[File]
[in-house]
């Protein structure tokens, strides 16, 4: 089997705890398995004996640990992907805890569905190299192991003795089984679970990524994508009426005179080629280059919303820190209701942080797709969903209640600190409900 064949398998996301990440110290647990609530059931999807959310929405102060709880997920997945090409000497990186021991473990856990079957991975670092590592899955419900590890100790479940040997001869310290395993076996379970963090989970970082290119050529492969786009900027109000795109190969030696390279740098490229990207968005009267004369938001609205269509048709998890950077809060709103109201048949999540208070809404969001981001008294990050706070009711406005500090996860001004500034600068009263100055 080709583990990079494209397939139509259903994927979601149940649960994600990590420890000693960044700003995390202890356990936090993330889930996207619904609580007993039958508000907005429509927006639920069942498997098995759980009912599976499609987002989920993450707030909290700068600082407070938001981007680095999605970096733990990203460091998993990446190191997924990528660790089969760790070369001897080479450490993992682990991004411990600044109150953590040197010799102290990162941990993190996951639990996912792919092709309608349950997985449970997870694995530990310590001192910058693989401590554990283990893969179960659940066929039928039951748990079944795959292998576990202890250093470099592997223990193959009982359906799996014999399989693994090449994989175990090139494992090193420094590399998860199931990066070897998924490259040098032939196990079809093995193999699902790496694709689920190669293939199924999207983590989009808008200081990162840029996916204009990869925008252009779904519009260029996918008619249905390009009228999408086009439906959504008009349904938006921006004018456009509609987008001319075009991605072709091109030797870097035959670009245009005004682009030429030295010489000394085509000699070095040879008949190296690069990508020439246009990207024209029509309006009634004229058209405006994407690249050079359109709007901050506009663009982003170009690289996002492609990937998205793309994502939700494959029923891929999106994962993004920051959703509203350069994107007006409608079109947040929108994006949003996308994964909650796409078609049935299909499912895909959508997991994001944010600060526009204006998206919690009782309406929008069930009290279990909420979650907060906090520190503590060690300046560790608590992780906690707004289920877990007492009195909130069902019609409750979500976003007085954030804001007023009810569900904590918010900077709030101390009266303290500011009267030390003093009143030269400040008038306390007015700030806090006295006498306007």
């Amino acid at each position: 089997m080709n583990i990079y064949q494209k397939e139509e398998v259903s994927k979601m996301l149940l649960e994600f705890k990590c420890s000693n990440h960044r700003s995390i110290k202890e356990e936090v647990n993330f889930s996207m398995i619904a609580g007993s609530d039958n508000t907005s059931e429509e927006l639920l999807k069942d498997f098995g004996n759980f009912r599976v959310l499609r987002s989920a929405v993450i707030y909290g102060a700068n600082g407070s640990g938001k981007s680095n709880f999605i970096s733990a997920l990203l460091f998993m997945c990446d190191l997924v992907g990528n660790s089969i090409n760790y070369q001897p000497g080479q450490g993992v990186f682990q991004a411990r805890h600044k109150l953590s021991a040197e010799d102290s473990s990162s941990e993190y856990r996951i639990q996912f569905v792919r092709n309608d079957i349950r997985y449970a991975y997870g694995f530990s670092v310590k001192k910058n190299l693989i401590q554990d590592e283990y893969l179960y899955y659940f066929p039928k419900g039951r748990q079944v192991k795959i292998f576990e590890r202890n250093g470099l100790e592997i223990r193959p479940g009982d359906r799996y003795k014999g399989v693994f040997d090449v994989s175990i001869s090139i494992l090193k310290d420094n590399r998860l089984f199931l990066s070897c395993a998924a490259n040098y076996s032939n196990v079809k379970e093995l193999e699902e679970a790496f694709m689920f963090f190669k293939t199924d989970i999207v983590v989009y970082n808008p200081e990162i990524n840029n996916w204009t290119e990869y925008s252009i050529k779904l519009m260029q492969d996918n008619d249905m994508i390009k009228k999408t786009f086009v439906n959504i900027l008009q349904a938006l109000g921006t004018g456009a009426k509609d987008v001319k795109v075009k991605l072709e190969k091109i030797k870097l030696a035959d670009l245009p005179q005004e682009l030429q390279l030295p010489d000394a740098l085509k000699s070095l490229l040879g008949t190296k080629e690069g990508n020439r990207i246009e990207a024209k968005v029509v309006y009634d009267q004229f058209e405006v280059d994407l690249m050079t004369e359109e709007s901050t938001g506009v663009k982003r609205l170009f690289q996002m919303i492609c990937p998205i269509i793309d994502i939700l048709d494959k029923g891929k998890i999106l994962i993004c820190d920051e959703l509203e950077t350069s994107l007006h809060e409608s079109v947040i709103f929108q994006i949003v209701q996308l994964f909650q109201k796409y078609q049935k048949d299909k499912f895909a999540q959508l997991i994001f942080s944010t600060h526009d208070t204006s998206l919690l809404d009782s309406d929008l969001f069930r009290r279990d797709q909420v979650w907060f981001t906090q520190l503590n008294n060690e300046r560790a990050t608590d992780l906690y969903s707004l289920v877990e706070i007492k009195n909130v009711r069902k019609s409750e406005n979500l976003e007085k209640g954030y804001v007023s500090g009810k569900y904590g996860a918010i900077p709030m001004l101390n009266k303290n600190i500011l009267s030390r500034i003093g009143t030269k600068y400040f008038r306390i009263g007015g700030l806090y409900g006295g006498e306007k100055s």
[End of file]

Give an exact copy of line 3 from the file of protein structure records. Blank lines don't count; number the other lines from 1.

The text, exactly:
């Amino acid at each position: 089997m080709n583990i990079y064949q494209k397939e139509e398998v259903s994927k979601m996301l149940l649960e994600f705890k990590c420890s000693n990440h960044r700003s995390i110290k202890e356990e936090v647990n993330f889930s996207m398995i619904a609580g007993s609530d039958n508000t907005s059931e429509e927006l639920l999807k069942d498997f098995g004996n759980f009912r599976v959310l499609r987002s989920a929405v993450i707030y909290g102060a700068n600082g407070s640990g938001k981007s680095n709880f999605i970096s733990a997920l990203l460091f998993m997945c990446d190191l997924v992907g990528n660790s089969i090409n760790y070369q001897p000497g080479q450490g993992v990186f682990q991004a411990r805890h600044k109150l953590s021991a040197e010799d102290s473990s990162s941990e993190y856990r996951i639990q996912f569905v792919r092709n309608d079957i349950r997985y449970a991975y997870g694995f530990s670092v310590k001192k910058n190299l693989i401590q554990d590592e283990y893969l179960y899955y659940f066929p039928k419900g039951r748990q079944v192991k795959i292998f576990e590890r202890n250093g470099l100790e592997i223990r193959p479940g009982d359906r799996y003795k014999g399989v693994f040997d090449v994989s175990i001869s090139i494992l090193k310290d420094n590399r998860l089984f199931l990066s070897c395993a998924a490259n040098y076996s032939n196990v079809k379970e093995l193999e699902e679970a790496f694709m689920f963090f190669k293939t199924d989970i999207v983590v989009y970082n808008p200081e990162i990524n840029n996916w204009t290119e990869y925008s252009i050529k779904l519009m260029q492969d996918n008619d249905m994508i390009k009228k999408t786009f086009v439906n959504i900027l008009q349904a938006l109000g921006t004018g456009a009426k509609d987008v001319k795109v075009k991605l072709e190969k091109i030797k870097l030696a035959d670009l245009p005179q005004e682009l030429q390279l030295p010489d000394a740098l085509k000699s070095l490229l040879g008949t190296k080629e690069g990508n020439r990207i246009e990207a024209k968005v029509v309006y009634d009267q004229f058209e405006v280059d994407l690249m050079t004369e359109e709007s901050t938001g506009v663009k982003r609205l170009f690289q996002m919303i492609c990937p998205i269509i793309d994502i939700l048709d494959k029923g891929k998890i999106l994962i993004c820190d920051e959703l509203e950077t350069s994107l007006h809060e409608s079109v947040i709103f929108q994006i949003v209701q996308l994964f909650q109201k796409y078609q049935k048949d299909k499912f895909a999540q959508l997991i994001f942080s944010t600060h526009d208070t204006s998206l919690l809404d009782s309406d929008l969001f069930r009290r279990d797709q909420v979650w907060f981001t906090q520190l503590n008294n060690e300046r560790a990050t608590d992780l906690y969903s707004l289920v877990e706070i007492k009195n909130v009711r069902k019609s409750e406005n979500l976003e007085k209640g954030y804001v007023s500090g009810k569900y904590g996860a918010i900077p709030m001004l101390n009266k303290n600190i500011l009267s030390r500034i003093g009143t030269k600068y400040f008038r306390i009263g007015g700030l806090y409900g006295g006498e306007k100055s």